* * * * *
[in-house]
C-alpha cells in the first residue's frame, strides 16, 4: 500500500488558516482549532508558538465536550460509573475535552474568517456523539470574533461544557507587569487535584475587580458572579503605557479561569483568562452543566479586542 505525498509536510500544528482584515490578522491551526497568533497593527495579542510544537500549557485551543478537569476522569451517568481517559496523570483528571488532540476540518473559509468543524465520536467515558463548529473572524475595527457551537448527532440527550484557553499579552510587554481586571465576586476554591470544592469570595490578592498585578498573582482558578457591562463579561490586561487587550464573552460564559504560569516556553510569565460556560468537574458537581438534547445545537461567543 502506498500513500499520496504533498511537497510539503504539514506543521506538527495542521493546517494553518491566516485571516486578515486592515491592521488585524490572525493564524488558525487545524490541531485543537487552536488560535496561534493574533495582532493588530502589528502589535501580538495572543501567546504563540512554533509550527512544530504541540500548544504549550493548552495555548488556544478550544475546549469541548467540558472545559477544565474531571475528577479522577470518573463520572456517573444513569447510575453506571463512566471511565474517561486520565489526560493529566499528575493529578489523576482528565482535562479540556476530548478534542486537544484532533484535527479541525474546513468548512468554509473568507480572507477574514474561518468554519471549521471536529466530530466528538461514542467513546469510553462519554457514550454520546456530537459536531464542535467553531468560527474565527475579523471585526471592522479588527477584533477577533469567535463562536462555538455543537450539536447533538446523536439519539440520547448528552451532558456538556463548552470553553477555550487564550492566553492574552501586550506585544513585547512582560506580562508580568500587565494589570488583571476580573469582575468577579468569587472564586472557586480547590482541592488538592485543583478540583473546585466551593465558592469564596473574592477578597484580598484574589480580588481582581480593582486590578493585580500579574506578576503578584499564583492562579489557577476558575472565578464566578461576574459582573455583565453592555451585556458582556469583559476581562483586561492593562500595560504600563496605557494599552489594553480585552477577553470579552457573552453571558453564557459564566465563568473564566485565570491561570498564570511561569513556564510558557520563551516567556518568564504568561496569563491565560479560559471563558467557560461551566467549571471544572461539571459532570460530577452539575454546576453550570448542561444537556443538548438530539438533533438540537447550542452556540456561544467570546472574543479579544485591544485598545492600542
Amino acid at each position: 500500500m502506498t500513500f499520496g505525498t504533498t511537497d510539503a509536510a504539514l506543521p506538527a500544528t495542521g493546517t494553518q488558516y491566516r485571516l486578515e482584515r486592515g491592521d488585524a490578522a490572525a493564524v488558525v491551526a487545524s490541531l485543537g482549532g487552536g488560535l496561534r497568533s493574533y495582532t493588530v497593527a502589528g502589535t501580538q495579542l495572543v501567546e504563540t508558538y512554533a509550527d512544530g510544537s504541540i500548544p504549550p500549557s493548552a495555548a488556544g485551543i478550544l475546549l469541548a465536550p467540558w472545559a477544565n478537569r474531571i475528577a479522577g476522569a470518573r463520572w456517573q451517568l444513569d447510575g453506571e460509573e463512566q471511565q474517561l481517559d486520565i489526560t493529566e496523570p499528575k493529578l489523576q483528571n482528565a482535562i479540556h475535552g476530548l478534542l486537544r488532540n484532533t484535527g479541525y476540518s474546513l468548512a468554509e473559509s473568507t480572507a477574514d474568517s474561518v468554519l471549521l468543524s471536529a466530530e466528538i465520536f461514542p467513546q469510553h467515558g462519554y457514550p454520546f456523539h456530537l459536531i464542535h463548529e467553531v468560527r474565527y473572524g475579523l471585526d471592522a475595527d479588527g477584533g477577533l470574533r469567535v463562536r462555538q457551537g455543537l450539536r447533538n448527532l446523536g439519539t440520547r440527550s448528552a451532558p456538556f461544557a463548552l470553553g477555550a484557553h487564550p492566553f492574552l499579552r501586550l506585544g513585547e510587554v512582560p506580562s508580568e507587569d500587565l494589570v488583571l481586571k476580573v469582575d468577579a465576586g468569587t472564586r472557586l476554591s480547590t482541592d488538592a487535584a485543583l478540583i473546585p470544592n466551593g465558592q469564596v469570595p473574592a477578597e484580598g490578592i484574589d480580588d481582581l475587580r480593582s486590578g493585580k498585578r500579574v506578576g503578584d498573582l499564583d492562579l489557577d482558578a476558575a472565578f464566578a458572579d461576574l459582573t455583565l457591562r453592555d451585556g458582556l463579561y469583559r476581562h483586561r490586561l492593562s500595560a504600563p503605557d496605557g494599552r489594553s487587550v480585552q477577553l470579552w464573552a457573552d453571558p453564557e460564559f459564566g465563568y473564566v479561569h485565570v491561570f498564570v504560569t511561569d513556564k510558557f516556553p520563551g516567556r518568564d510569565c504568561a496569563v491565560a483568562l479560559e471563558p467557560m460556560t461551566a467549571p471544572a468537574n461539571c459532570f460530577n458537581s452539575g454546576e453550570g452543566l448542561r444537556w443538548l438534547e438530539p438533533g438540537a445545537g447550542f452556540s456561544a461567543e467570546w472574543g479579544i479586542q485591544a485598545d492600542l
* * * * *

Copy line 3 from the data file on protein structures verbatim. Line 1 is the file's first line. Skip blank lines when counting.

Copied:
Amino acid at each position: 500500500m502506498t500513500f499520496g505525498t504533498t511537497d510539503a509536510a504539514l506543521p506538527a500544528t495542521g493546517t494553518q488558516y491566516r485571516l486578515e482584515r486592515g491592521d488585524a490578522a490572525a493564524v488558525v491551526a487545524s490541531l485543537g482549532g487552536g488560535l496561534r497568533s493574533y495582532t493588530v497593527a502589528g502589535t501580538q495579542l495572543v501567546e504563540t508558538y512554533a509550527d512544530g510544537s504541540i500548544p504549550p500549557s493548552a495555548a488556544g485551543i478550544l475546549l469541548a465536550p467540558w472545559a477544565n478537569r474531571i475528577a479522577g476522569a470518573r463520572w456517573q451517568l444513569d447510575g453506571e460509573e463512566q471511565q474517561l481517559d486520565i489526560t493529566e496523570p499528575k493529578l489523576q483528571n482528565a482535562i479540556h475535552g476530548l478534542l486537544r488532540n484532533t484535527g479541525y476540518s474546513l468548512a468554509e473559509s473568507t480572507a477574514d474568517s474561518v468554519l471549521l468543524s471536529a466530530e466528538i465520536f461514542p467513546q469510553h467515558g462519554y457514550p454520546f456523539h456530537l459536531i464542535h463548529e467553531v468560527r474565527y473572524g475579523l471585526d471592522a475595527d479588527g477584533g477577533l470574533r469567535v463562536r462555538q457551537g455543537l450539536r447533538n448527532l446523536g439519539t440520547r440527550s448528552a451532558p456538556f461544557a463548552l470553553g477555550a484557553h487564550p492566553f492574552l499579552r501586550l506585544g513585547e510587554v512582560p506580562s508580568e507587569d500587565l494589570v488583571l481586571k476580573v469582575d468577579a465576586g468569587t472564586r472557586l476554591s480547590t482541592d488538592a487535584a485543583l478540583i473546585p470544592n466551593g465558592q469564596v469570595p473574592a477578597e484580598g490578592i484574589d480580588d481582581l475587580r480593582s486590578g493585580k498585578r500579574v506578576g503578584d498573582l499564583d492562579l489557577d482558578a476558575a472565578f464566578a458572579d461576574l459582573t455583565l457591562r453592555d451585556g458582556l463579561y469583559r476581562h483586561r490586561l492593562s500595560a504600563p503605557d496605557g494599552r489594553s487587550v480585552q477577553l470579552w464573552a457573552d453571558p453564557e460564559f459564566g465563568y473564566v479561569h485565570v491561570f498564570v504560569t511561569d513556564k510558557f516556553p520563551g516567556r518568564d510569565c504568561a496569563v491565560a483568562l479560559e471563558p467557560m460556560t461551566a467549571p471544572a468537574n461539571c459532570f460530577n458537581s452539575g454546576e453550570g452543566l448542561r444537556w443538548l438534547e438530539p438533533g438540537a445545537g447550542f452556540s456561544a461567543e467570546w472574543g479579544i479586542q485591544a485598545d492600542l